Stand-in forces’ small footprint makes them less burdensome on host nations than larger U.S. formations. Still, to bring the SIF concept to life, more Marines must develop a sophisticated understanding of the interests, needs, and priorities of allies and partners. Some allies will be ready to support SIF immediately. Other partners may want to work with the United States but will hesitate to place visible and potentially provocative capabilities, such as manned aviation, in their sovereign littorals. Some partners, on the other hand, may eagerly seek such visible capabilities to support their goals. The United States must understand such nuances.
After the support of local allies and partners has been established, the ideal posture for a stand-in force would be layered, with unmanned systems farthest forward, then a layer of manned–unmanned teams, and finally a manned area. Heavy, less mobile, and logistically intensive systems would bed down outside the contested area and be brought into it periodically to perform specific tactical tasks.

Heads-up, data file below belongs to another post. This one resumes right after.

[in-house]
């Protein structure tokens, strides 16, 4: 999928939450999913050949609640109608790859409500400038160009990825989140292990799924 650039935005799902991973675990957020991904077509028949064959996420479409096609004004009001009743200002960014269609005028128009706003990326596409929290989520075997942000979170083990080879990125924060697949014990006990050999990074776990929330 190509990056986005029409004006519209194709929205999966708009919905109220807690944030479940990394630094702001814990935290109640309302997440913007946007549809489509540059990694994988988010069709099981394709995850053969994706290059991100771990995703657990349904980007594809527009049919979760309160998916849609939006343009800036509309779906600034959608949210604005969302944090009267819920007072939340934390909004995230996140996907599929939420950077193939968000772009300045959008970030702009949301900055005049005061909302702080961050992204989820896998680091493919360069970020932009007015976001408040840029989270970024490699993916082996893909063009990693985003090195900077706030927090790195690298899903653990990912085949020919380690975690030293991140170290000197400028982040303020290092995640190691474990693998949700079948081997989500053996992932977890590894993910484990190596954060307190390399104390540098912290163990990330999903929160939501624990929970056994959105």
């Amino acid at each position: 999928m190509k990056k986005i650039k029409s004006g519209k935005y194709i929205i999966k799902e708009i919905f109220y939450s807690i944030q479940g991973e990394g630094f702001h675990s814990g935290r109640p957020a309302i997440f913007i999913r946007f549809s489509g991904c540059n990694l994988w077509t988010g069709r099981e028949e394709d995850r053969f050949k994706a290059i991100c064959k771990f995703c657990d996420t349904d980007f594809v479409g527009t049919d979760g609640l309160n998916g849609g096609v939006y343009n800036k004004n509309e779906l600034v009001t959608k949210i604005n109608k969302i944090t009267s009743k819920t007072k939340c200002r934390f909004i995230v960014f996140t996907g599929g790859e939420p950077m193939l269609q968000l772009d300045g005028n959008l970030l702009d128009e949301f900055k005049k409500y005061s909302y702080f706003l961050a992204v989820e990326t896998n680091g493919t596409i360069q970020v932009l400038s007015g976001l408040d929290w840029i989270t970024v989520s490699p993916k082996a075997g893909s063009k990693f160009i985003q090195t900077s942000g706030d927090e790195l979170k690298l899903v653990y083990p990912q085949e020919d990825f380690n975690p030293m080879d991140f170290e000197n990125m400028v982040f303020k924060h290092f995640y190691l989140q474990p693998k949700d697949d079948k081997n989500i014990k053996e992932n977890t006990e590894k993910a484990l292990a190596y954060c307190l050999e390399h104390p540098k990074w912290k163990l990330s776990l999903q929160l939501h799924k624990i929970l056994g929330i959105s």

This template would, of course, require adjustment based on circumstances. For example, today the United States is at a point on the competition continuum that is relatively permissive. Commanders performing SIF operations in such environments could potentially call on a wider array of assets to support them, especially logistics assets. That said, even in a permissive environment, Marines still fight the reconnaissance/counter-reconnaissance battle. Opponents collect information about U.S. forces, and this must always be accounted for. If the environment turns non-permissive or hostile, Marines adjust their posture to something closer to the ideal described above. In any case, at all times Marines must know and track potential adversary operating locations, unit formations, and platforms to meet the information requirements of partnered nations’ security forces as well as those of the U.S. fleet and joint force.